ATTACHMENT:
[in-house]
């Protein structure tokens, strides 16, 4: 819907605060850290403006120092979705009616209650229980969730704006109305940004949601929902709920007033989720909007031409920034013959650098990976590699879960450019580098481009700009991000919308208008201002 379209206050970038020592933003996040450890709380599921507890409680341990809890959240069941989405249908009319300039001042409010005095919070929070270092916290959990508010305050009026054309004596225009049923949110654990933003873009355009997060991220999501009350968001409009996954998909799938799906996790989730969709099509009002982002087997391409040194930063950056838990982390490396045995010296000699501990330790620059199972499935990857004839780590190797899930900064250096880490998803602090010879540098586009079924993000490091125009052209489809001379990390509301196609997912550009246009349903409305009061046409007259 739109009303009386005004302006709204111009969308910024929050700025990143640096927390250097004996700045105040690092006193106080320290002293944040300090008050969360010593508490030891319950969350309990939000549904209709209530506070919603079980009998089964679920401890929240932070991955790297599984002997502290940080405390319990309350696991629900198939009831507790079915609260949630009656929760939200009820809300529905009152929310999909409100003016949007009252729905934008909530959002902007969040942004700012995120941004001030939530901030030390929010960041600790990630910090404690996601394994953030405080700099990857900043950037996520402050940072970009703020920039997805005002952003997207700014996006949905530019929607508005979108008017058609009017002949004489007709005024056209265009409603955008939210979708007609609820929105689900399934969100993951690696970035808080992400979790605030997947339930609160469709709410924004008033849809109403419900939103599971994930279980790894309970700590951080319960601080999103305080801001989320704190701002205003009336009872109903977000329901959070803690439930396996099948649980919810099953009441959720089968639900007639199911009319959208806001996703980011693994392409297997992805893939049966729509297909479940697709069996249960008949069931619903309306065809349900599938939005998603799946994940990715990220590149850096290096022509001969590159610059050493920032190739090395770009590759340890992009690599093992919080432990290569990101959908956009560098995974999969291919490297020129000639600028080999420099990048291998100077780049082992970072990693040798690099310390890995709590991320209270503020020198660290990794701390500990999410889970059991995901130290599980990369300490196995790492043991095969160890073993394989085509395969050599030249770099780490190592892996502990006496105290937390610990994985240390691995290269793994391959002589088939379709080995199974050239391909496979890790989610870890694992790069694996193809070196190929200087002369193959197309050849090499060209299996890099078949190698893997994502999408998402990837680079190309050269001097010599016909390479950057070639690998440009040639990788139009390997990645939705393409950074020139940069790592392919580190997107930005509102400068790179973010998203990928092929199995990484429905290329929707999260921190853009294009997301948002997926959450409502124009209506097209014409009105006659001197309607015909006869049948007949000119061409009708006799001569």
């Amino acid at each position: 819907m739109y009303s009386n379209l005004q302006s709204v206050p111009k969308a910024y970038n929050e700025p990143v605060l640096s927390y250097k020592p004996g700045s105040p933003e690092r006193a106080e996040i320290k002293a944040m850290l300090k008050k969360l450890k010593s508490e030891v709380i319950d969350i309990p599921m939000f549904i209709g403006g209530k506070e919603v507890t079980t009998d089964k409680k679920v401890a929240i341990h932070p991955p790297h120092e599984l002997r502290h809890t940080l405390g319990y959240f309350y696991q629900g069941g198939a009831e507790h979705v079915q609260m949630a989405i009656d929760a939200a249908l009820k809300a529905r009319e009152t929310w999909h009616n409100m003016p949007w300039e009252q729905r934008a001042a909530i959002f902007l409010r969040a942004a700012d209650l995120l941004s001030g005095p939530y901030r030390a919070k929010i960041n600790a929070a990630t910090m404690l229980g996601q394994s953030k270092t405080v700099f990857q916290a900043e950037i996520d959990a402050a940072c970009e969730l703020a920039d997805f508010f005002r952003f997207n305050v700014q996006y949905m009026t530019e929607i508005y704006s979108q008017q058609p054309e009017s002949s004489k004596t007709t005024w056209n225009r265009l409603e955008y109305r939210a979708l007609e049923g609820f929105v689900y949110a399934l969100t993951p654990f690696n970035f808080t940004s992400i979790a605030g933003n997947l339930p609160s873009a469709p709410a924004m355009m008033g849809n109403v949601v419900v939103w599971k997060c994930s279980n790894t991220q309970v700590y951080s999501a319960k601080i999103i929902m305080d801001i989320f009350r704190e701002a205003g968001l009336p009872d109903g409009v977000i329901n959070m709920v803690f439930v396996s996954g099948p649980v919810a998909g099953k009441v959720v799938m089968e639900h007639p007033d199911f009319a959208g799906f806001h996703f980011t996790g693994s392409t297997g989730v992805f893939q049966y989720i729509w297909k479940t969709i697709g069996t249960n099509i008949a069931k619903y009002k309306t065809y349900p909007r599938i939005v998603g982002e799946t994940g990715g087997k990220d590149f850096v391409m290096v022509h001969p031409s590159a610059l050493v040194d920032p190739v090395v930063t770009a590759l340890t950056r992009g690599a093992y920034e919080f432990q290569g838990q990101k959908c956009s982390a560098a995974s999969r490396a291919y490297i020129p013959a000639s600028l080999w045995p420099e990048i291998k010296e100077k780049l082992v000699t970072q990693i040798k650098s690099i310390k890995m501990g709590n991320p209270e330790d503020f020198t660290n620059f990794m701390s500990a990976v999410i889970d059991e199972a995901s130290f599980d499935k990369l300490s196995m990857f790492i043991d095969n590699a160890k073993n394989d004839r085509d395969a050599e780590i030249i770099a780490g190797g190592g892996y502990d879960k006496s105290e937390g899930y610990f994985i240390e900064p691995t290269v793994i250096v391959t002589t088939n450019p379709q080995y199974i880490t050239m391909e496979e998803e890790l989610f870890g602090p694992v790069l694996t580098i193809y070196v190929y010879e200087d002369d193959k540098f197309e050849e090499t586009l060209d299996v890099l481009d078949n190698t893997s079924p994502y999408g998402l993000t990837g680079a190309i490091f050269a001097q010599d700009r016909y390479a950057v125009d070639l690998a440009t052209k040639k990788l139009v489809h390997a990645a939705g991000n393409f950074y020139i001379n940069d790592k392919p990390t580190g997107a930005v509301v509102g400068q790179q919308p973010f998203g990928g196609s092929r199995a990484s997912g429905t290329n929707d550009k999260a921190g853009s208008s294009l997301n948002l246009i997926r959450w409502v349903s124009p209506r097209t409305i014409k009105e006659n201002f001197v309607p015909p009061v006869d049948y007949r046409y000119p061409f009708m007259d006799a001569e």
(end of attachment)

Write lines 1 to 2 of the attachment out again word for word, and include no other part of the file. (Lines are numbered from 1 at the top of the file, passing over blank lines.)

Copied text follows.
[in-house]
């Protein structure tokens, strides 16, 4: 819907605060850290403006120092979705009616209650229980969730704006109305940004949601929902709920007033989720909007031409920034013959650098990976590699879960450019580098481009700009991000919308208008201002 379209206050970038020592933003996040450890709380599921507890409680341990809890959240069941989405249908009319300039001042409010005095919070929070270092916290959990508010305050009026054309004596225009049923949110654990933003873009355009997060991220999501009350968001409009996954998909799938799906996790989730969709099509009002982002087997391409040194930063950056838990982390490396045995010296000699501990330790620059199972499935990857004839780590190797899930900064250096880490998803602090010879540098586009079924993000490091125009052209489809001379990390509301196609997912550009246009349903409305009061046409007259 739109009303009386005004302006709204111009969308910024929050700025990143640096927390250097004996700045105040690092006193106080320290002293944040300090008050969360010593508490030891319950969350309990939000549904209709209530506070919603079980009998089964679920401890929240932070991955790297599984002997502290940080405390319990309350696991629900198939009831507790079915609260949630009656929760939200009820809300529905009152929310999909409100003016949007009252729905934008909530959002902007969040942004700012995120941004001030939530901030030390929010960041600790990630910090404690996601394994953030405080700099990857900043950037996520402050940072970009703020920039997805005002952003997207700014996006949905530019929607508005979108008017058609009017002949004489007709005024056209265009409603955008939210979708007609609820929105689900399934969100993951690696970035808080992400979790605030997947339930609160469709709410924004008033849809109403419900939103599971994930279980790894309970700590951080319960601080999103305080801001989320704190701002205003009336009872109903977000329901959070803690439930396996099948649980919810099953009441959720089968639900007639199911009319959208806001996703980011693994392409297997992805893939049966729509297909479940697709069996249960008949069931619903309306065809349900599938939005998603799946994940990715990220590149850096290096022509001969590159610059050493920032190739090395770009590759340890992009690599093992919080432990290569990101959908956009560098995974999969291919490297020129000639600028080999420099990048291998100077780049082992970072990693040798690099310390890995709590991320209270503020020198660290990794701390500990999410889970059991995901130290599980990369300490196995790492043991095969160890073993394989085509395969050599030249770099780490190592892996502990006496105290937390610990994985240390691995290269793994391959002589088939379709080995199974050239391909496979890790989610870890694992790069694996193809070196190929200087002369193959197309050849090499060209299996890099078949190698893997994502999408998402990837680079190309050269001097010599016909390479950057070639690998440009040639990788139009390997990645939705393409950074020139940069790592392919580190997107930005509102400068790179973010998203990928092929199995990484429905290329929707999260921190853009294009997301948002997926959450409502124009209506097209014409009105006659001197309607015909006869049948007949000119061409009708006799001569």